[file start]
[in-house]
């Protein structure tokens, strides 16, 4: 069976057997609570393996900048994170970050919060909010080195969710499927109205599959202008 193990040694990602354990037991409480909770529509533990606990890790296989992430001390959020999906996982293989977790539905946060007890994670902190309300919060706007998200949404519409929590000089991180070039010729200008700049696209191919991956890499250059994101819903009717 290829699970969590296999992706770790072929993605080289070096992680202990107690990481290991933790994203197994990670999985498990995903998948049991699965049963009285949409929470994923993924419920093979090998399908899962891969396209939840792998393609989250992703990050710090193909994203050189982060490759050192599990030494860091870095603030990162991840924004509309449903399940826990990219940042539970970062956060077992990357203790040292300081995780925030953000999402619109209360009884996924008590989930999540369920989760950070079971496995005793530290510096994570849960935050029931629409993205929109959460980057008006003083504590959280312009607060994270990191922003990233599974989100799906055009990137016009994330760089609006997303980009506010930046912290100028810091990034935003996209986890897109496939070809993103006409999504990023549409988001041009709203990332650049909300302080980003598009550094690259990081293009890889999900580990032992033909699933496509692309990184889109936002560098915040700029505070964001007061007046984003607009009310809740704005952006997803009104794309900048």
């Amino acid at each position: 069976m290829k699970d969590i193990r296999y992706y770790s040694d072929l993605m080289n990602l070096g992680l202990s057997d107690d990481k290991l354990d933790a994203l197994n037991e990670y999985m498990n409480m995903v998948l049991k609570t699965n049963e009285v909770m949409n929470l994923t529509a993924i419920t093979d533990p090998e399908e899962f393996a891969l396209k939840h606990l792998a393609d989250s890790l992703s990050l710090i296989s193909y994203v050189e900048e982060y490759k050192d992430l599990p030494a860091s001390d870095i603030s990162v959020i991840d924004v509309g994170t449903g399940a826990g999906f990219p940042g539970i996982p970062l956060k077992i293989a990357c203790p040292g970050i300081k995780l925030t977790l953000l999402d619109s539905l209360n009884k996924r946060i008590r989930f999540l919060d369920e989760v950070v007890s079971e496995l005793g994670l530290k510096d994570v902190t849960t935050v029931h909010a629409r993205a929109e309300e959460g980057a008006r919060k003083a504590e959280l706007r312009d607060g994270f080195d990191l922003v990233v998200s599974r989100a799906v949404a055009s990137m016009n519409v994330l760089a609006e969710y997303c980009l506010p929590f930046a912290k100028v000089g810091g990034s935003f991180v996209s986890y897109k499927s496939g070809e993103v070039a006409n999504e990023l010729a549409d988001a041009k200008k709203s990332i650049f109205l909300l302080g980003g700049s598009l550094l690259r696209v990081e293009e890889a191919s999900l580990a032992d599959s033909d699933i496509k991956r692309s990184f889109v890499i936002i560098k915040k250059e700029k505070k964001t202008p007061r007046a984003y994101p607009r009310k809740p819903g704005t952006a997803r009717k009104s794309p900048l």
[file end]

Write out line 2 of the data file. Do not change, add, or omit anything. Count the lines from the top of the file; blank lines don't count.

């Protein structure tokens, strides 16, 4: 069976057997609570393996900048994170970050919060909010080195969710499927109205599959202008 193990040694990602354990037991409480909770529509533990606990890790296989992430001390959020999906996982293989977790539905946060007890994670902190309300919060706007998200949404519409929590000089991180070039010729200008700049696209191919991956890499250059994101819903009717 290829699970969590296999992706770790072929993605080289070096992680202990107690990481290991933790994203197994990670999985498990995903998948049991699965049963009285949409929470994923993924419920093979090998399908899962891969396209939840792998393609989250992703990050710090193909994203050189982060490759050192599990030494860091870095603030990162991840924004509309449903399940826990990219940042539970970062956060077992990357203790040292300081995780925030953000999402619109209360009884996924008590989930999540369920989760950070079971496995005793530290510096994570849960935050029931629409993205929109959460980057008006003083504590959280312009607060994270990191922003990233599974989100799906055009990137016009994330760089609006997303980009506010930046912290100028810091990034935003996209986890897109496939070809993103006409999504990023549409988001041009709203990332650049909300302080980003598009550094690259990081293009890889999900580990032992033909699933496509692309990184889109936002560098915040700029505070964001007061007046984003607009009310809740704005952006997803009104794309900048």